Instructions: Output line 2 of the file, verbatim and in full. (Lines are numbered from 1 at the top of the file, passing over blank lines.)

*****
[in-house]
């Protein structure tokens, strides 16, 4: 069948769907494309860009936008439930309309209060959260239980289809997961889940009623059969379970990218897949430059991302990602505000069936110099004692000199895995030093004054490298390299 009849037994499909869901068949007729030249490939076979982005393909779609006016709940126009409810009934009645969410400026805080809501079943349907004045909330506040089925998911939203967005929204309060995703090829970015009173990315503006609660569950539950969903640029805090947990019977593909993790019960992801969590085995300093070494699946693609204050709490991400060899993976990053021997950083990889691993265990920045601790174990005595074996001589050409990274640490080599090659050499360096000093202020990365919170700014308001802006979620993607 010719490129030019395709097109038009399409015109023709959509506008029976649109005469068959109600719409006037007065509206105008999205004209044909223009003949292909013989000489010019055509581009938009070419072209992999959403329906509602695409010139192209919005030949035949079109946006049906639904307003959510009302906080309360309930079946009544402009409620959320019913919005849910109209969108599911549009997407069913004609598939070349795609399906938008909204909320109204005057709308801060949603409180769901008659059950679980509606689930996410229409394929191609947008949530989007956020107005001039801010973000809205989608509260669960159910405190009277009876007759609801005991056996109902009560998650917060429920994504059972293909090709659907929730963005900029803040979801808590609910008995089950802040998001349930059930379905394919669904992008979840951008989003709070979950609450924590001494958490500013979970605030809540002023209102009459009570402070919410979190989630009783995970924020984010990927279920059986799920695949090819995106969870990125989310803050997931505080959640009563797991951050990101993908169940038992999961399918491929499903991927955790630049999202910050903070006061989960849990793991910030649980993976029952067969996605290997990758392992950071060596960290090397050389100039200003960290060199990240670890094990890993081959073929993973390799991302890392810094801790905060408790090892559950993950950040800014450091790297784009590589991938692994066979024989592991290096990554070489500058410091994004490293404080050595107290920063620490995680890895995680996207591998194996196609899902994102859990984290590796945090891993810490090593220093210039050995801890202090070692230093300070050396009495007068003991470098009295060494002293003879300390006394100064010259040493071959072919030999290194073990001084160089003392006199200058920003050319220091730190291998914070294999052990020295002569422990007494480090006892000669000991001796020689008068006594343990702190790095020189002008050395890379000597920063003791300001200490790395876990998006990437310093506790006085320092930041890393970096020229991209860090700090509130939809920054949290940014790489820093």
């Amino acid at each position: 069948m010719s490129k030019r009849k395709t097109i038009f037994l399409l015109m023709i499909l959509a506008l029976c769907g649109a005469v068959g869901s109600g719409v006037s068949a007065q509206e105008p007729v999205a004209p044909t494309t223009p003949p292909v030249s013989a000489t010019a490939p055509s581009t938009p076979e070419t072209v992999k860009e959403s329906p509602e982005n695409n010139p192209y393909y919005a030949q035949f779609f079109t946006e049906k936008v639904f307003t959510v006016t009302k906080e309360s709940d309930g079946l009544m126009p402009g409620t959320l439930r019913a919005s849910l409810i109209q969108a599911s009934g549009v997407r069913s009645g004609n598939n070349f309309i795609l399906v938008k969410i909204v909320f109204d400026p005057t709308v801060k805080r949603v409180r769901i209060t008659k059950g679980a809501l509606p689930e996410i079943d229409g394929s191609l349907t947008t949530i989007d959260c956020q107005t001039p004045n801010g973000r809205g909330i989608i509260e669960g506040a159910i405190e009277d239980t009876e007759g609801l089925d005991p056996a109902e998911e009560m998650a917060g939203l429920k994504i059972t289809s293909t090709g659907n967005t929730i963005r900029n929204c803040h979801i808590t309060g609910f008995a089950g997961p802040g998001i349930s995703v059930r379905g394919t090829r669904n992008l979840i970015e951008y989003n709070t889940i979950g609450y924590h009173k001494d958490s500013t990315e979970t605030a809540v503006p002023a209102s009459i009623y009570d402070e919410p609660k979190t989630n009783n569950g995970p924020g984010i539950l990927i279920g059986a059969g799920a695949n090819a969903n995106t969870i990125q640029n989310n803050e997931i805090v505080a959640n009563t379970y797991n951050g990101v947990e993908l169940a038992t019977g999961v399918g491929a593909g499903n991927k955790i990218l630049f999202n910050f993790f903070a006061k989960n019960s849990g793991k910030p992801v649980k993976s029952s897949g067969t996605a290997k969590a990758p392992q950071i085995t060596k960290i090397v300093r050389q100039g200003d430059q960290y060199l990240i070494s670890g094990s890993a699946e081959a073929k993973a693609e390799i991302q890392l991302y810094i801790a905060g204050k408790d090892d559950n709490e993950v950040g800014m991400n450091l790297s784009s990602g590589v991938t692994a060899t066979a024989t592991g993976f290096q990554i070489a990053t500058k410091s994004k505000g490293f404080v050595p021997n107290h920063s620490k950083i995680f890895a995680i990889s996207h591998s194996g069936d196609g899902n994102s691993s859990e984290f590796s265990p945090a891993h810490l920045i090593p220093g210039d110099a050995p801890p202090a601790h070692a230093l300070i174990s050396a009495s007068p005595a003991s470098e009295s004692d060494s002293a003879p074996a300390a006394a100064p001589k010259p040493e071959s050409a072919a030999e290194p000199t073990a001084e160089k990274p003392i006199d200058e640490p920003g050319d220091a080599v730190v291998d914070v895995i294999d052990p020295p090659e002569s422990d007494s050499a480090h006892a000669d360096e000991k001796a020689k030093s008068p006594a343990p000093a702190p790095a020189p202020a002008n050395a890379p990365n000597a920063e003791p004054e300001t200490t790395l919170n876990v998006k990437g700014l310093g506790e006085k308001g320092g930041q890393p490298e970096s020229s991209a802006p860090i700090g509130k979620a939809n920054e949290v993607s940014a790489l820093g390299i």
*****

């Protein structure tokens, strides 16, 4: 069948769907494309860009936008439930309309209060959260239980289809997961889940009623059969379970990218897949430059991302990602505000069936110099004692000199895995030093004054490298390299 009849037994499909869901068949007729030249490939076979982005393909779609006016709940126009409810009934009645969410400026805080809501079943349907004045909330506040089925998911939203967005929204309060995703090829970015009173990315503006609660569950539950969903640029805090947990019977593909993790019960992801969590085995300093070494699946693609204050709490991400060899993976990053021997950083990889691993265990920045601790174990005595074996001589050409990274640490080599090659050499360096000093202020990365919170700014308001802006979620993607 010719490129030019395709097109038009399409015109023709959509506008029976649109005469068959109600719409006037007065509206105008999205004209044909223009003949292909013989000489010019055509581009938009070419072209992999959403329906509602695409010139192209919005030949035949079109946006049906639904307003959510009302906080309360309930079946009544402009409620959320019913919005849910109209969108599911549009997407069913004609598939070349795609399906938008909204909320109204005057709308801060949603409180769901008659059950679980509606689930996410229409394929191609947008949530989007956020107005001039801010973000809205989608509260669960159910405190009277009876007759609801005991056996109902009560998650917060429920994504059972293909090709659907929730963005900029803040979801808590609910008995089950802040998001349930059930379905394919669904992008979840951008989003709070979950609450924590001494958490500013979970605030809540002023209102009459009570402070919410979190989630009783995970924020984010990927279920059986799920695949090819995106969870990125989310803050997931505080959640009563797991951050990101993908169940038992999961399918491929499903991927955790630049999202910050903070006061989960849990793991910030649980993976029952067969996605290997990758392992950071060596960290090397050389100039200003960290060199990240670890094990890993081959073929993973390799991302890392810094801790905060408790090892559950993950950040800014450091790297784009590589991938692994066979024989592991290096990554070489500058410091994004490293404080050595107290920063620490995680890895995680996207591998194996196609899902994102859990984290590796945090891993810490090593220093210039050995801890202090070692230093300070050396009495007068003991470098009295060494002293003879300390006394100064010259040493071959072919030999290194073990001084160089003392006199200058920003050319220091730190291998914070294999052990020295002569422990007494480090006892000669000991001796020689008068006594343990702190790095020189002008050395890379000597920063003791300001200490790395876990998006990437310093506790006085320092930041890393970096020229991209860090700090509130939809920054949290940014790489820093």